Prologue Search

1. The Holy Martyrs Eutropius, Cleonicus and Basiliscus.

They were comrades of St Theodore the Tyro. When glorious Theodore gloriously laid down his life, they remained behind in prison, and were not condemned for a long time because of the courage of the imperial governor of the town of Amasea. When a new governor arrived, more inhuman than his predecessor, he ordered these three to be brought before him. All three were young men; Eutropius and Cleonicus were brothers and Basiliscus a kinsman of Theodore's. But all three were, through their brotherly love, as blood-brothers. And they therefore said to the governor: 'As the Holy Trinity is indivisible, so are we indivisible in faith and inseparable in love. `All flattery on the governor's part was in vain, as were all his efforts to bribe Eutropius. He first invited him to dine with him, which Eutropius refused with a quotation from the Psalms: `Blessed is the man that walketh not in the counsels of the ungodly', after which he offered him vast wealth - 150 litres of silver - which Eutropius likewise refused, reminding the governor that Judas lost his soul for silver. After all these attempts, followed by interrogation and torture, the first two were condemned to be crucified, for which they gave thanks to Christ that He had counted them worthy to die the death He had died; and the third, Basilicus, was beheaded. They all entered into the Kingdom of joy, where their commander, Theodore, was waiting for them, glorified before Christ the Lord and Victor. They suffered with honour in 308.

2. St Piama of Egypt.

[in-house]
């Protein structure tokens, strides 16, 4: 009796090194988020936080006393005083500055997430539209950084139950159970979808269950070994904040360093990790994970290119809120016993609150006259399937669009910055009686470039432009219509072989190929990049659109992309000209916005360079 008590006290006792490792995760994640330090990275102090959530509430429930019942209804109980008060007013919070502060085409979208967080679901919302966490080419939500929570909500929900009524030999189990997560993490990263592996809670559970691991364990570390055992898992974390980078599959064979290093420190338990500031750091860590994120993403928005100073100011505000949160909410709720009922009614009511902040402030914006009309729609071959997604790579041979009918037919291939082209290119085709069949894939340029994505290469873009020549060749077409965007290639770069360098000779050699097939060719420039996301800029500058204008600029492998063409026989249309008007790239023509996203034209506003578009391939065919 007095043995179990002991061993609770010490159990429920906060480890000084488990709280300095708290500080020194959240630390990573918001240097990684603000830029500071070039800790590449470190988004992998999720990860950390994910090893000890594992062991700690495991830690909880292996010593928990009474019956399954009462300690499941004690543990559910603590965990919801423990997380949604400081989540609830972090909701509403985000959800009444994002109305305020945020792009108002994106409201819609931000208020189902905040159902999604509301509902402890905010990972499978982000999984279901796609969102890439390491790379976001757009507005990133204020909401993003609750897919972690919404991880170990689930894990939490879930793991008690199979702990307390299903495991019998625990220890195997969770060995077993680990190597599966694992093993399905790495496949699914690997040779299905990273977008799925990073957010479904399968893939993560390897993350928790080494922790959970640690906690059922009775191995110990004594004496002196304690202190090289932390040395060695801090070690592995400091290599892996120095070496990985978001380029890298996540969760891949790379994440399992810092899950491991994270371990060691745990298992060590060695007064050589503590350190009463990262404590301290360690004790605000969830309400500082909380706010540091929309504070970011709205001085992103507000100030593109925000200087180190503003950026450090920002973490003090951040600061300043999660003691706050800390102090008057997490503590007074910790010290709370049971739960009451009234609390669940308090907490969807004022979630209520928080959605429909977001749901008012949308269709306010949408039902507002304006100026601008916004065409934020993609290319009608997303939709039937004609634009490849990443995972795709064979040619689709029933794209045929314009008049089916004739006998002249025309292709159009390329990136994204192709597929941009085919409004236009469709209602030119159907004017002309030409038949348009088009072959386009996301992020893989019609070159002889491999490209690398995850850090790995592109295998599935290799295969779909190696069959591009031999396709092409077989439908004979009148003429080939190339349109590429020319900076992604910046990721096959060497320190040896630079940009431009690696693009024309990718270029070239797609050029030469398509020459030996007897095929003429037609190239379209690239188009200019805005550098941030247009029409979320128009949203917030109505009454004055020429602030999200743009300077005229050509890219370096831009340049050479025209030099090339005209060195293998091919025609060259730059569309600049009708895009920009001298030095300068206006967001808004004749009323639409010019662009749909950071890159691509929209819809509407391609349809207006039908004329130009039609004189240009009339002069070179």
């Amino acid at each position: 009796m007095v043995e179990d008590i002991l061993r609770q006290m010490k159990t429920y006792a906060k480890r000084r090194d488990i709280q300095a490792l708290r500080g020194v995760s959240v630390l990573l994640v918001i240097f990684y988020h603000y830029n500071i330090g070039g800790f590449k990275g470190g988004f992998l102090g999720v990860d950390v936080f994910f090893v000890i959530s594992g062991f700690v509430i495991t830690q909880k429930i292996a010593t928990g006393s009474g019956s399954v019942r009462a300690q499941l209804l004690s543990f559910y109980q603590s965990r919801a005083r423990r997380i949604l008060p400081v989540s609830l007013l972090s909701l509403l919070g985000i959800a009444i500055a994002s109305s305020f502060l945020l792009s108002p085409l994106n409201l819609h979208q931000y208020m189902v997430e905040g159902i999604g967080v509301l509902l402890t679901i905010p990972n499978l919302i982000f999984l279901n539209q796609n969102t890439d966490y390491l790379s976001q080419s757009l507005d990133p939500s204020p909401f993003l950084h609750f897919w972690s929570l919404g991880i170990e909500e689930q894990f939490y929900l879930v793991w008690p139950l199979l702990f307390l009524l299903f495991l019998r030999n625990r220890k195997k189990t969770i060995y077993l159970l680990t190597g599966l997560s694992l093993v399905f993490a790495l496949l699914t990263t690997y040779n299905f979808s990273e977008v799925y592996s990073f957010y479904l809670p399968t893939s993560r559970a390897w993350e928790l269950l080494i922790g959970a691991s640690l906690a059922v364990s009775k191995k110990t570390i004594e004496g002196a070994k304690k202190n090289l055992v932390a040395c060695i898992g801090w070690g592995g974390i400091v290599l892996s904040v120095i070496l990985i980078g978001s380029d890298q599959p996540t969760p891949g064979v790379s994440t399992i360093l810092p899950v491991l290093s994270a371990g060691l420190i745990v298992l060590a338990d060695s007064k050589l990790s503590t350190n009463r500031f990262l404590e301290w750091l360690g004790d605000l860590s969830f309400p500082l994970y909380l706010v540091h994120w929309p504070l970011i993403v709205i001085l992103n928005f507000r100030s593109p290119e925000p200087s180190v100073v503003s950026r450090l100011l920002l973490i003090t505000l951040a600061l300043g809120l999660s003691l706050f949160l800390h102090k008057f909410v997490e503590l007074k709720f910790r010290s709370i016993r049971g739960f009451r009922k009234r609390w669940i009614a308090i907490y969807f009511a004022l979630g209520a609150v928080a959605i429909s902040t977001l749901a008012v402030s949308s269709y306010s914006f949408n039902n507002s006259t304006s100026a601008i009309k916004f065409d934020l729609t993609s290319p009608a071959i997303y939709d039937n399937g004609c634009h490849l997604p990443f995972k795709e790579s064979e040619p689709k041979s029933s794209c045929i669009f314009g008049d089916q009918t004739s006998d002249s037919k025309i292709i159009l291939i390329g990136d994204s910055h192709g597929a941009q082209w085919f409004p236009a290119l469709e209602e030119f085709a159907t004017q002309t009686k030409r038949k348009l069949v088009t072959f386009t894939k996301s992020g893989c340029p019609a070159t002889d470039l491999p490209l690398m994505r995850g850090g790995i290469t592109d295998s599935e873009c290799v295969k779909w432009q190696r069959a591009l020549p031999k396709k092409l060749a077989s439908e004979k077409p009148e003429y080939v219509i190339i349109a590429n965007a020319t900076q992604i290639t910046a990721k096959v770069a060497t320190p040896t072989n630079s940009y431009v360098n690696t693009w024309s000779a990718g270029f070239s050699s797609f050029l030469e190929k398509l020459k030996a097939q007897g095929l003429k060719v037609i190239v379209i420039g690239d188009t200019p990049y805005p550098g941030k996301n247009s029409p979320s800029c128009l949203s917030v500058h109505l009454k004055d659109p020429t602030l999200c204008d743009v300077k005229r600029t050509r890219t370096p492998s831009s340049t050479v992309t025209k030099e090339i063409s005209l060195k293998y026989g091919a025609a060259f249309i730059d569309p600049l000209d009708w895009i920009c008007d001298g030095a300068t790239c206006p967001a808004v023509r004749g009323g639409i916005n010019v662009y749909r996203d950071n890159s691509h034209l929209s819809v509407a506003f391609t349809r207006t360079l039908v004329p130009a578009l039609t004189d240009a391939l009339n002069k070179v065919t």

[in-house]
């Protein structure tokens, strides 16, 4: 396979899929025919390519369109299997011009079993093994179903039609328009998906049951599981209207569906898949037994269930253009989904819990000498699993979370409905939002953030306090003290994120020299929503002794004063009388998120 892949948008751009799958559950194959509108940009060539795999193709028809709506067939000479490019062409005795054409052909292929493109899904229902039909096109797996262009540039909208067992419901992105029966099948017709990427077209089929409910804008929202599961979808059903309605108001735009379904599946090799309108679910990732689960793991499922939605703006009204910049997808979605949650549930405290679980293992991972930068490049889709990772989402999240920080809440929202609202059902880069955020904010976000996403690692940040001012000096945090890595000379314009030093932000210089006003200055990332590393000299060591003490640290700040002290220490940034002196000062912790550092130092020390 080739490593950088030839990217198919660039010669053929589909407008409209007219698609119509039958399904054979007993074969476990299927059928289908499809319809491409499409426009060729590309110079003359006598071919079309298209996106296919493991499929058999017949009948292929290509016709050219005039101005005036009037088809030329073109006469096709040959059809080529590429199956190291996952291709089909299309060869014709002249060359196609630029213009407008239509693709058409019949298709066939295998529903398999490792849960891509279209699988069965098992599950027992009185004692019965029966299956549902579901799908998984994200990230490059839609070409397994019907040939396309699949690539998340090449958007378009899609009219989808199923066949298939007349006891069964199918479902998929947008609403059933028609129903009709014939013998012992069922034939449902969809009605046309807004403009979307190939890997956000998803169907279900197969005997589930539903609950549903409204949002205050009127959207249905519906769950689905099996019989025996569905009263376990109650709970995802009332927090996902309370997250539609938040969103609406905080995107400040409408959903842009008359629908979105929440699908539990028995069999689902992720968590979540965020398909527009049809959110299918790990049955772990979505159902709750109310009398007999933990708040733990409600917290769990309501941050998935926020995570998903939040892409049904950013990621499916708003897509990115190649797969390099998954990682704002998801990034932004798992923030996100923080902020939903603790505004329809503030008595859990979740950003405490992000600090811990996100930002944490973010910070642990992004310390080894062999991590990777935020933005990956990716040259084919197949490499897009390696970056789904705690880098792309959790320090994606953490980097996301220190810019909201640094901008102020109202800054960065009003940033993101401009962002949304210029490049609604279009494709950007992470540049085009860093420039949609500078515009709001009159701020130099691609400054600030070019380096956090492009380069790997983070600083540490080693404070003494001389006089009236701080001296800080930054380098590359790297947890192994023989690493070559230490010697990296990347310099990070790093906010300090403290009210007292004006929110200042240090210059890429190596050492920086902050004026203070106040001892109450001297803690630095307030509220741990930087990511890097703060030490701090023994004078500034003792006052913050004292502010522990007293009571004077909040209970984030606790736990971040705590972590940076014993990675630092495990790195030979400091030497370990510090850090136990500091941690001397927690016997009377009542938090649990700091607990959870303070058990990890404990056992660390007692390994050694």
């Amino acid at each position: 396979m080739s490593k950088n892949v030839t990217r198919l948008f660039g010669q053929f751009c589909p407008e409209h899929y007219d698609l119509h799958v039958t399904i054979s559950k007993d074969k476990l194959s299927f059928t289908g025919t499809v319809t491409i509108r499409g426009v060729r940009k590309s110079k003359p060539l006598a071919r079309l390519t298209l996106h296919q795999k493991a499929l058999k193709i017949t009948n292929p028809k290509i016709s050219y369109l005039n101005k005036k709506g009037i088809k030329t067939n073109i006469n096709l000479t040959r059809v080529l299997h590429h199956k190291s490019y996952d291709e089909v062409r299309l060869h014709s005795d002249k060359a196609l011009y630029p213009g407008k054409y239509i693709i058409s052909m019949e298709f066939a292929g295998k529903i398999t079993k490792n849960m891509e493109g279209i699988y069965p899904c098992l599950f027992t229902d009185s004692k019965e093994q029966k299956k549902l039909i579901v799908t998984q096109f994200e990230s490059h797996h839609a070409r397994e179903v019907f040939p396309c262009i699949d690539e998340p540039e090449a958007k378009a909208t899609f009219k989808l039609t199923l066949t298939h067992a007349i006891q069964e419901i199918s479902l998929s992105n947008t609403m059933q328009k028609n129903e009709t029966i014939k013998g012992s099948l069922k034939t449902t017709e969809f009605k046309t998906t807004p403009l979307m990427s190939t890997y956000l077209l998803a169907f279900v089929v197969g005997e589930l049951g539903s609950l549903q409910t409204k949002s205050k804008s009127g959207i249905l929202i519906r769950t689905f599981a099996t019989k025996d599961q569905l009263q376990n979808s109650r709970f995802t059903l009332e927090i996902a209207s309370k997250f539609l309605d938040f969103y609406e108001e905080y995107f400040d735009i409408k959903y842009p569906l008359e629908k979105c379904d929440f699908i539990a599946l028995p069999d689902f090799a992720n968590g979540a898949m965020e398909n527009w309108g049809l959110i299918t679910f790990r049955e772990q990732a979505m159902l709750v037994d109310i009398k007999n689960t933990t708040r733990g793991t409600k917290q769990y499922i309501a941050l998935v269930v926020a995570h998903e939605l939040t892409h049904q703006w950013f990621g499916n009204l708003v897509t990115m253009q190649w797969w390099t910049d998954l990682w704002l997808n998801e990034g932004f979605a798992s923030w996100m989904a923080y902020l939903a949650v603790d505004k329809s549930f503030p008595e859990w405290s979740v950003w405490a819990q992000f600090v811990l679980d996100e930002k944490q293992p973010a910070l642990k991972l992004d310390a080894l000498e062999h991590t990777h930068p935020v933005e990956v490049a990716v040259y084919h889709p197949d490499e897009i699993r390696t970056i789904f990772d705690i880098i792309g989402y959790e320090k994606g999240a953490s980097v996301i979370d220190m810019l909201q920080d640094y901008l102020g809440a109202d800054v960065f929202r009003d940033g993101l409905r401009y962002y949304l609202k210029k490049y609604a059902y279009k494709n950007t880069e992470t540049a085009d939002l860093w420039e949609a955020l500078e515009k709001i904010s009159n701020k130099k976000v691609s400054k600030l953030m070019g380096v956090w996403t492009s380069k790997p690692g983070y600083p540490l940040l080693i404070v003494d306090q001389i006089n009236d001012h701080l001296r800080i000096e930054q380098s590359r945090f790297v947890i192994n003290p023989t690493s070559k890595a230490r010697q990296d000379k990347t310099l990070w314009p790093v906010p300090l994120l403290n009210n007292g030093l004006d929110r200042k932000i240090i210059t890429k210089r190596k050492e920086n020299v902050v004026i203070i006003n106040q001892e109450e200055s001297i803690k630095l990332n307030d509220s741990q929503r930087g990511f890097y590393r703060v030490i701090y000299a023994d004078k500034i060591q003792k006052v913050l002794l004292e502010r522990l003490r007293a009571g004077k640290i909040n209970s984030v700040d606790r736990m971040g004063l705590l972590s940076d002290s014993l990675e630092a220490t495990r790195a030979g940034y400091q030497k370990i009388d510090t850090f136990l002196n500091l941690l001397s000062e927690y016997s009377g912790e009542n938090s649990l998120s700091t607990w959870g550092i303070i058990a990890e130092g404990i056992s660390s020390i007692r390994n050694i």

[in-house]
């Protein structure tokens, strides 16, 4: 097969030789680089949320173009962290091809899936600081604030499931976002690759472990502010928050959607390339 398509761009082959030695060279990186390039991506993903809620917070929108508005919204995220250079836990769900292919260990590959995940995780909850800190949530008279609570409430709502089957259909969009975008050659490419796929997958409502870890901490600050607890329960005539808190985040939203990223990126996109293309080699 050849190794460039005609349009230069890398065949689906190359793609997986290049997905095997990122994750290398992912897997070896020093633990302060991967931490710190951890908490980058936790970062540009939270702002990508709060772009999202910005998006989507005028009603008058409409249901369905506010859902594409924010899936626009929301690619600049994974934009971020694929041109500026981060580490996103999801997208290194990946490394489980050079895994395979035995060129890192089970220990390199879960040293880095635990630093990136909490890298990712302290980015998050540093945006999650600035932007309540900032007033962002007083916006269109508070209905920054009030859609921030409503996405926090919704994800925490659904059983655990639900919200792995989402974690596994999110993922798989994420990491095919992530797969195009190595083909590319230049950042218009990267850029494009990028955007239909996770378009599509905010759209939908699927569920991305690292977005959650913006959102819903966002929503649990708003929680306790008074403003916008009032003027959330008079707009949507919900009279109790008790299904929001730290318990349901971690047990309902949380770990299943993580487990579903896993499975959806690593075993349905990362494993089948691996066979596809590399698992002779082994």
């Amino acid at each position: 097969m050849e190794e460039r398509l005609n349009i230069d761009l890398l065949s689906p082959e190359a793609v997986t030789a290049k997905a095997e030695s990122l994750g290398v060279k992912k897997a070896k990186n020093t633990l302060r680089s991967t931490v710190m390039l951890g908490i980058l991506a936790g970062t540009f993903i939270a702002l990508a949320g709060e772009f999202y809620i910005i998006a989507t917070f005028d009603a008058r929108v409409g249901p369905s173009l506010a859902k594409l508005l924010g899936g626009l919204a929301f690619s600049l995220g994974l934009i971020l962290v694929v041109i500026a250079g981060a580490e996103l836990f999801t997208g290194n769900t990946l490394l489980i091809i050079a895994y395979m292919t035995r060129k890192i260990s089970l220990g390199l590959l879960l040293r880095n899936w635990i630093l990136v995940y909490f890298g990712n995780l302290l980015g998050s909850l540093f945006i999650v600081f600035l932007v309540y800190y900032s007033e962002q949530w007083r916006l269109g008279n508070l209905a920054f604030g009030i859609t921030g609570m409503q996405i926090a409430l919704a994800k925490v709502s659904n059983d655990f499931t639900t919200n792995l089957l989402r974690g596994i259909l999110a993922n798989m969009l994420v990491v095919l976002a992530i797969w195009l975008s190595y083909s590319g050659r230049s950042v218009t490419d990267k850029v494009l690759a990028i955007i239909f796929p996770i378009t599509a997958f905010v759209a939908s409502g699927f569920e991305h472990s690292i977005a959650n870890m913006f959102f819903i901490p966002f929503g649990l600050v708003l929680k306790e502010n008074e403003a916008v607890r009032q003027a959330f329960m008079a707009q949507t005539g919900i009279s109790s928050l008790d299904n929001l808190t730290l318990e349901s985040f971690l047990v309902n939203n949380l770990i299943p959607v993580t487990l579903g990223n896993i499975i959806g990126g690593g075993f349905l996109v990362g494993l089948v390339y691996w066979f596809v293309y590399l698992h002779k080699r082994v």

She refused, for the sake of Christ, to marry, and gave herself to asceticism in her mother's house. She took only a little food every other day, and spent her time in prayer and meditation, being gifted with insight. She departed this life peacefully, commending her soul to the Lord, in about the year 377.

3. An Unknown Girl in Alexandria.

She was from a wealthy house, having a good father who suffered much and had a difficult death, and an evil mother who had an easy life, died in peace and was buried with honour. In uncertainty whether to live by the example of her father or her mother, this maiden had a vision, in which the state of her father and of her mother were shown to her. She saw her father in the Kingdom of God, and her mother in darkness and torment. This determined her to devote her whole life to God, and, like her father, follow the commandments of God without regard to any opposition or misfortune that she might have to endure. And she followed the commandments of God to the end, with His help, and was made worthy of the Kingdom of heaven, in which she was reunited with her beloved father.


From The Prologue From Ochrid by Bishop Nikolai Velimirovich
© 1985 Lazarica Press, Birmingham UK